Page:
The group at the time was an octet, featuring electric violinist Jean-Luc Ponty and the husband-wife woodwind-percussion team of Ian and Ruth Underwood. But the entire band is incandescent, galvanizing a trio of shorter, energetic numbers in between the two extended standout tracks; the 11+ minute Dupree's Paradise (sadly abbreviated by an unfortunate fade out during another torrid Ponty solo), and the near 21-minute workout of Father O'Blivion.

The title to the latter track is just a flag of convenience, as it bears little resemblance to the studio version from the yet-to-be-released 1974 Apostrophe (') album. Instead, it's a twenty minute orchestrated jam (not an oxymoron in Zappaland), highlighted by astonishing solo turns by Ponty, Bruce Fowler on trombone, Ian Underwood on clarinet (or is that an oboe?), with a truly jaw-dropping tuned percussion turn from Ruth. All of it builds to a breakneck syncopated climax, which Zappa then insists the band repeat because (not surprisingly) they muffed a few of the notes!

More astonishing still is Zappa's own assessment of this band, as quoted by biographer Barry Miles: "I was amazed they could even relate to each other, they were so boring." Existing videos don't exactly contradict him (I direct your attention to YouTube: search the files for Be Bop Tango). It's true this particular group was not as anarchic or visually exciting as the original Mothers. But a more virtuoso bunch of players never shared the same stage.

It's a shame a more professional recording of this gig has never surfaced, or the original Swedish TV broadcast from which the bootlegs were first taken (at least I don't think they have: can any Zappa heads confirm this?). The sound quality here rates no higher than two stars at best, but the performance is easily in the 4+ star range, giving the album a solid three-star average rating.

But for true Zappaholics (and I'm fast becoming a charter member), it's never less than essential listening.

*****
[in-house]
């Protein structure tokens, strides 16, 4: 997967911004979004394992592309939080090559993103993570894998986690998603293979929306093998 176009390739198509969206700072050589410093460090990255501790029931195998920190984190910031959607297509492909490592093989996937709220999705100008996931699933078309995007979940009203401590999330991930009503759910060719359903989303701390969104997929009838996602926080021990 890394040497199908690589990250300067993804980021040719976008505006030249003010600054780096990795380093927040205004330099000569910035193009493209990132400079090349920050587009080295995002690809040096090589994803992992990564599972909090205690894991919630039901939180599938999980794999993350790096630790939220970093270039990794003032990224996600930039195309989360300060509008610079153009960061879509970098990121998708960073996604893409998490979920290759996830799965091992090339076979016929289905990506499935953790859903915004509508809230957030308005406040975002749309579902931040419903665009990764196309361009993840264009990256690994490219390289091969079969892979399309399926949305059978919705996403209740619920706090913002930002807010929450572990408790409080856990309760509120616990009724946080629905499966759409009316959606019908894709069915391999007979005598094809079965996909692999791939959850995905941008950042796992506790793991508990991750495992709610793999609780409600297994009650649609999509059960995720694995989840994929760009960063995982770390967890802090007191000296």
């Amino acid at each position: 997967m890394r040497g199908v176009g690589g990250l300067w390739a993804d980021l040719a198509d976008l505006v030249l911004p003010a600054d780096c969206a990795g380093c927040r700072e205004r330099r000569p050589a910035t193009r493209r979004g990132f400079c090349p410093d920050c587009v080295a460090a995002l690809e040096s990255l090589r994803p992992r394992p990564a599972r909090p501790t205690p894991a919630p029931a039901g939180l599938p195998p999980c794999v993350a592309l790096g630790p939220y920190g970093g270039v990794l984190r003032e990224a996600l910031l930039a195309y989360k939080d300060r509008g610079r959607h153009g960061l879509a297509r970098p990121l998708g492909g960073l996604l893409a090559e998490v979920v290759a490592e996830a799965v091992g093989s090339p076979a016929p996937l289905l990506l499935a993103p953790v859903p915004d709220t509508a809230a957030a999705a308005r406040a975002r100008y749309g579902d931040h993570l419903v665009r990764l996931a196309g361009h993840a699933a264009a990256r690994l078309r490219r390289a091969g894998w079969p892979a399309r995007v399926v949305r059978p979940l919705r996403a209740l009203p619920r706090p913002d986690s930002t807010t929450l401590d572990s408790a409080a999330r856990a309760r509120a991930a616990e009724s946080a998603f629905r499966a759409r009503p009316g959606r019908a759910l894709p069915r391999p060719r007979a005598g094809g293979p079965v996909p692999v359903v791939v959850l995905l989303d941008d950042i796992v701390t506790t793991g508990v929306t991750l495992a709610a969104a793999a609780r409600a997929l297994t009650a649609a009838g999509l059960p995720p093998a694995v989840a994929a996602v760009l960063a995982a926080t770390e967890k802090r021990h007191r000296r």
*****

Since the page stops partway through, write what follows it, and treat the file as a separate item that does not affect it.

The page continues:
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Send comments to Neu!mann (BETA) | Report this review (#231969) | Review Permalink
Posted Sunday, August 16, 2009

Review by Evolver
SPECIAL COLLABORATOR Crossover & JazzRock/Fusion Teams
3 stars If the recording quality of this album had been better, this might be a five star release. This was recorded from a TV broadcast, and not very well. The sound is flat, and in mono. But the band was one of Zappa's best, at a time when Frank's musical composition skills were at their peak. With George Duke, Ruth Underwood, Tom and Bruce Fowler, Ralph Humphrey and Jean-Luc Ponty, this was an incredible lineup.

The material for the (originally bootleg) release was selected out of the concert set. It seems to have been chosen well. At the time, and for years to come, only RDNZL would be available on official Zappa releases. All of the tracks are instrumental fusion pieces, all with that Zappa complexity.

The song listed as Father Oblivion is actually a blend of the Big Swifty musical arrangement used in The Adventures Of Greggary peccary and The Be-Bop Tango.

For the Zappaphile, this gets four stars. For the general prog fan, alas, only three (because of the sound quality).

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Send comments to Evolver (BETA) | Report this review (#435606) | Review Permalink
Posted Tuesday, April 19, 2011

Latest members reviews

4 stars Here we have another bootleg that was released legally as an official release and it is also the last disc in the Beat the Boots Collection Vol. I. This one is the best of the collection in my opinion, not only in sound (even though it is still below par for FZ releases but better than the othe ... (read more)

Report this review (#492348) | Posted by TCat | Friday, July 29, 2011 | Review Permanlink

4 stars For Every Zappa fan who want's to experience a full show of Zappa's genius and otherworldly music there is a site where you can do this. www.zappateers.com But Piquantique - show is a very fine example of his extreme. If you want something very good take a spin or two but for something complete ... (read more)

Report this review (#67602) | Posted by | Tuesday, January 31, 2006 | Review Permanlink